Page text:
Neural Correlates of Aphasia Treatment and Recovery: fMRI Investigations View Homepage


Ontology type: schema:MonetaryGrant     


Grant Info

YEARS

2005-2011

FUNDING AMOUNT

2838117 USD

ABSTRACT

DESCRIPTION (provided by applicant): The goal of the work described in this proposal is to provide a neuroimaging-based examination of the mechanisms of aphasia treatment and recovery. We propose to use functional magnetic resonance imaging together with structural and perfusion MR imaging as tools for tracking, recording and evaluating brain behavior changes linked to treatment-based changes in four experiments. We propose to systematically examine both behavioral and (correlated) neural effects of treatment while manipulating several critical patient-based and treatment-based variables that have been hypothesized to be relevant to aphasia recovery. The patient-related variables we will study include site and extent of lesion, in patients with anterior vs. posterior lesions, in early post-stroke vs. late post-stroke (chronic) stages of recovery. We propose to study the effects of treatment (vs. placebo-treatment) for these patients with a focus on both comprehension and production deficits in sentence level processing, comparing: two different treatment-intensity schedules (intensive vs. extended) and two different complexity-of-treatment conditions (training complex-to-simple vs. simple-to-complex structures). Our focus on this latter variable is based on our previous work showing that the former (complex-to-simple training) results in greater efficacy of treatment and generalization effects as compared to the latter. Additionally, we propose behavioral studies that extend examination of this 'complexity-of treatment'hypothesis into new domains of language processing and new populations (posteriorly lesioned patients with Wernicke's aphasia). Overall, we propose to employ (and replicate) treatment methods with previously demonstrated behavioral efficacy so as to provide a solid basis for examining (via neuroimaging) brain-based changes associated with a range of critical patient-based and treatment-based variables during treatment. Additionally, we propose to examine theoretically motivated extensions of the complexity method to new domains of language treatment. More... »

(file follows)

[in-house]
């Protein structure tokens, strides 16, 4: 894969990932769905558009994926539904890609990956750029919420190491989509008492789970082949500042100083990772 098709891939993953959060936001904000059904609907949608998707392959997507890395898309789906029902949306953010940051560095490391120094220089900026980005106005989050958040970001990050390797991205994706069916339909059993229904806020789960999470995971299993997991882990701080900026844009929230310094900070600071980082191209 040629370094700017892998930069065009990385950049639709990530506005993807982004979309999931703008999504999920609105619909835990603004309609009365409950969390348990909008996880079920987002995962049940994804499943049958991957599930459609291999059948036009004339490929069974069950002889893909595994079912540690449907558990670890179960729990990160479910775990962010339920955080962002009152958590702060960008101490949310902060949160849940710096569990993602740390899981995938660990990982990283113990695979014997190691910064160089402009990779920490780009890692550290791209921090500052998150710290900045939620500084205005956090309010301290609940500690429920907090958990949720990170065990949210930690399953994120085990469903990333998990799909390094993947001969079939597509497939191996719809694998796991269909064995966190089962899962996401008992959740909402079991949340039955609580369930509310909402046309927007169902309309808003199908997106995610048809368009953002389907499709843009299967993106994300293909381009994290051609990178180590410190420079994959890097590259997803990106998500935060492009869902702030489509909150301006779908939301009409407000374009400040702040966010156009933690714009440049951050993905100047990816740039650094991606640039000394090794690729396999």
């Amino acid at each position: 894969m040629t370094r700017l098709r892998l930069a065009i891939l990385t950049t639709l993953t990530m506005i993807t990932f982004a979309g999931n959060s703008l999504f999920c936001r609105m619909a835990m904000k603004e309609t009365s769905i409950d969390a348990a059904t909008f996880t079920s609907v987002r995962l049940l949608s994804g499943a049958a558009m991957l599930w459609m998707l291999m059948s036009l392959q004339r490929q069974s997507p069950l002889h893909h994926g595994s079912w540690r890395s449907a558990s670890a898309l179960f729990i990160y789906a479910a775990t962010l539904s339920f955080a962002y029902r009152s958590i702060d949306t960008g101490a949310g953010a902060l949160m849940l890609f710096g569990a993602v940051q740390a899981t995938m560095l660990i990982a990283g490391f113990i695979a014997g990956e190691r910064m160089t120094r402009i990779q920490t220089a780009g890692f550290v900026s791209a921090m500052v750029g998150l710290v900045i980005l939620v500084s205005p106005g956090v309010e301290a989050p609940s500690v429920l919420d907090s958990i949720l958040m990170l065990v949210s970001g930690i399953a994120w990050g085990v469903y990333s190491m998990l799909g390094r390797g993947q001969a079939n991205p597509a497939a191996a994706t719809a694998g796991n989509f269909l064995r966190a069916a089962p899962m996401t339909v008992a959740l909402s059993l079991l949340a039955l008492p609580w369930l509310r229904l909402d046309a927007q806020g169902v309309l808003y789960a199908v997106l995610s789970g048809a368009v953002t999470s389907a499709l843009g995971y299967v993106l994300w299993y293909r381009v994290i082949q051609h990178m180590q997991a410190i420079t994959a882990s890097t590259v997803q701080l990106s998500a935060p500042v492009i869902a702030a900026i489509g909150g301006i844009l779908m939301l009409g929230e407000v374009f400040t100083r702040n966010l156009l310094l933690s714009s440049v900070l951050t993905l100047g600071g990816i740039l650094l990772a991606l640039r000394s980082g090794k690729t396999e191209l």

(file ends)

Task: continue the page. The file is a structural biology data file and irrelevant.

URL

http://projectreporter.nih.gov/project_info_description.cfm?aid=7642527

Related SciGraph Publications

  • 2008-11. Neuroimaging and recovery of language in aphasia in CURRENT NEUROLOGY AND NEUROSCIENCE REPORTS
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